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probable effect upon the public, he was induced to leave the party and travel the short remainder of the journey incognito. The step was justified by warnings which, whether well or ill based, were so authoritative as to leave no other proper course.1 No untoward incident occurred, and at six o'clock on the morning of February 23 Lincoln reached Willard's Hotel in Washington.
Calls were exchanged with President Buchanan. The Peace Conference, headed by their chairman, Ex-President Tyler, called in a body, in pursuance of a unanimous resolution. He received visits from Douglas and Breckinridge, from the mayor, the municipal council, and many high functionaries. To the mayor's address he made a felicitous reply, assuring all that he had not now, and never had, "any disposition to treat you in any respect otherwise than as my own neighbors. I have not now any purpose to withhold from you any of the benefits of the Constitution, under any circumstances, that I would not feel myself constrained to withhold from my own neighbors.
The inaugural address should have assured the country that no mistake had been made in the selection of its new president; it stands among the glories of Anglo-Saxon literature and thought, a witness to the possibilities of democracy. The defeated Douglas held Lincoln's hat during the speech,
1Nicolay and Hay, Abraham Lincoln, III., chap. xx.; Lamon, Lincoln, 512. 2 Lincoln, Works (ed. of 1894), I., 694.
and the author of the Dred Scott decision administered the oath. The coming wreck of the theories with which their lives were bound up must have been visible to both. The most momentous declaration of the speech was as follows: "The power confided to me will be used to hold, occupy, and possess the property and places belonging to the government, and to collect the duties and imposts; but beyond what may be necessary for these objects there will be no invasion, no using of force against or among the people anywhere." Touching upon the proposed amendment to the Constitution which had passed Congress, to the effect that the Federal government should never interfere with the domestic institutions of the states, including that of persons held to service, he said: "Holding such a provision to be implied constitutional law, I have no objection to its being made express and irrevocable." He ended with words which should have brought calm to any southern mind not distempered by passion. "In your hands, my dissatisfied fellow-countrymen, and not in mine, is the momentous issue of civil war. The Government will not assail you. You can have no conflict without being yourselves the aggressors. You have no oath registered in heaven to destroy the Government, while I shall have the most solemn one to 'preserve, protect, and defend it.'"'1
Few souls in this world can have undergone a
The speech, and Seward's proposed or accepted emendations, in Nicolay and Hay, Abraham Lincoln, III., 327-344.
more dramatic and solemn hour than did Lincoln when he found himself a few hours later at the end of these four volcanic months, in the falling shades of a gloomy March day, in the White House, the guide and master, as he was soon to show himself, of his country's future.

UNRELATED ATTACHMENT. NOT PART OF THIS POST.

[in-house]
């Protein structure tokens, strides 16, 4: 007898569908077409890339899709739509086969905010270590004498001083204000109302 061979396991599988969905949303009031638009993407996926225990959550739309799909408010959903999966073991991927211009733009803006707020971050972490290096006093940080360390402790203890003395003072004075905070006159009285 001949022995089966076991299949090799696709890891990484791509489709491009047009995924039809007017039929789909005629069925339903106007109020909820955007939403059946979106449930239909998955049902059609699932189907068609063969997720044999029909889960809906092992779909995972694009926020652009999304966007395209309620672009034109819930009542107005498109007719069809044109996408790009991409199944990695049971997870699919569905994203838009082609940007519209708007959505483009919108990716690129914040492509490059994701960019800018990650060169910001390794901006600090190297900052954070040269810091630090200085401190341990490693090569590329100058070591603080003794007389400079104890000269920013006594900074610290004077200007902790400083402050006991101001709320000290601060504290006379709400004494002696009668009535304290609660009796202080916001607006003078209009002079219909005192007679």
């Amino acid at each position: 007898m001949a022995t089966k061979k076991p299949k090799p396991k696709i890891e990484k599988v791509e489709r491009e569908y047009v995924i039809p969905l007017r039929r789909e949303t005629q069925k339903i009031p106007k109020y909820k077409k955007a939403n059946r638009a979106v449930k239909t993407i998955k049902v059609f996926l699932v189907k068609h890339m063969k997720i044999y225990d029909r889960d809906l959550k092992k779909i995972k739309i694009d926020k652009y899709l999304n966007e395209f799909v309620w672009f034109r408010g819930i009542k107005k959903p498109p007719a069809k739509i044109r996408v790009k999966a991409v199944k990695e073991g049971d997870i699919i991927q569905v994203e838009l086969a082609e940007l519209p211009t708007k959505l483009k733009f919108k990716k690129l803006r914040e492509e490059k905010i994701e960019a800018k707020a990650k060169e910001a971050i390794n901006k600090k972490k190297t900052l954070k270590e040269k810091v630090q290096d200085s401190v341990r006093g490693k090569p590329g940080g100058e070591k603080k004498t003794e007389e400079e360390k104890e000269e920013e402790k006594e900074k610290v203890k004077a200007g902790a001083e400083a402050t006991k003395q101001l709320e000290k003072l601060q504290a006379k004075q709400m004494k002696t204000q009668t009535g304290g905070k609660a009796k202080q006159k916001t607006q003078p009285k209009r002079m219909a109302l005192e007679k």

Next day, March 5, the names of the members of the cabinet, which were as forecasted during the visit of Davis, Swett, and Weed to Lincoln in December, were confirmed by the Senate in extra session.
A consultation of secessionist leaders was held March 4, immediately after the delivery of the inaugural address, at which were present Crawford, Garnett, Pryor, De Jarnette, Wigfall, and L. Q. Washington, who wrote to Walker: "We all put the same construction on the inaugural. We agreed that it was Lincoln's purpose at once to attempt the collection of the revenue, to re-enforce and hold Fort Sumter and Pickens, and to retake the other places. He is a man of will and firmness. His Cabinet will yield to him with alacrity, I think. Seward has, of course, agreed to the inaugural, and the pretenses of his conservatism are idle. We believe that these plans will be put into execution immediately. I learn five or six United States ships are in New York Harbor, all ready to start." He concludes: "There is a general concurrence in the opinion that if any attack is made on Sumter it should be by order of the Government of the Con
CAUSES OF THE CIVIL WAR
[1861 federate States and not by South Carolina alone.” A postscript adds: "I fear the present Virginia Convention will not pass an ordinance of secession unless a collision or war ensues; then public feeling will force them to it." 1
' War Records, Serial No. 1, pp. 263 264.
INCOLN found himself with a cabinet the great majority of whom were inclined to give way before the storm and withdraw from Sumter. But their chief was of different mould from his predecessor. He clearly saw, what apparently few, if any, of his cabinet were able to see, that to yield Sumter voluntarily would be to sacrifice the vantageground of his constitutional position, and throw upon the Federal government the onus of beginning a war or else admitting the independence of the Confederacy. Lincoln saw, as every one now must see, that eventually war was in any case inevitable; and, with the wisdom and firmness which made him one of the greatest of men, he determined that the South should not have the advantage of beginning it after its independence should have been recognized. Should the secessionists begin it now, the question of the constitutional right of secession would still be indeterminate, and the Union would be in the undeniably constitutional position of defending its own. To hold Sumter at every hazard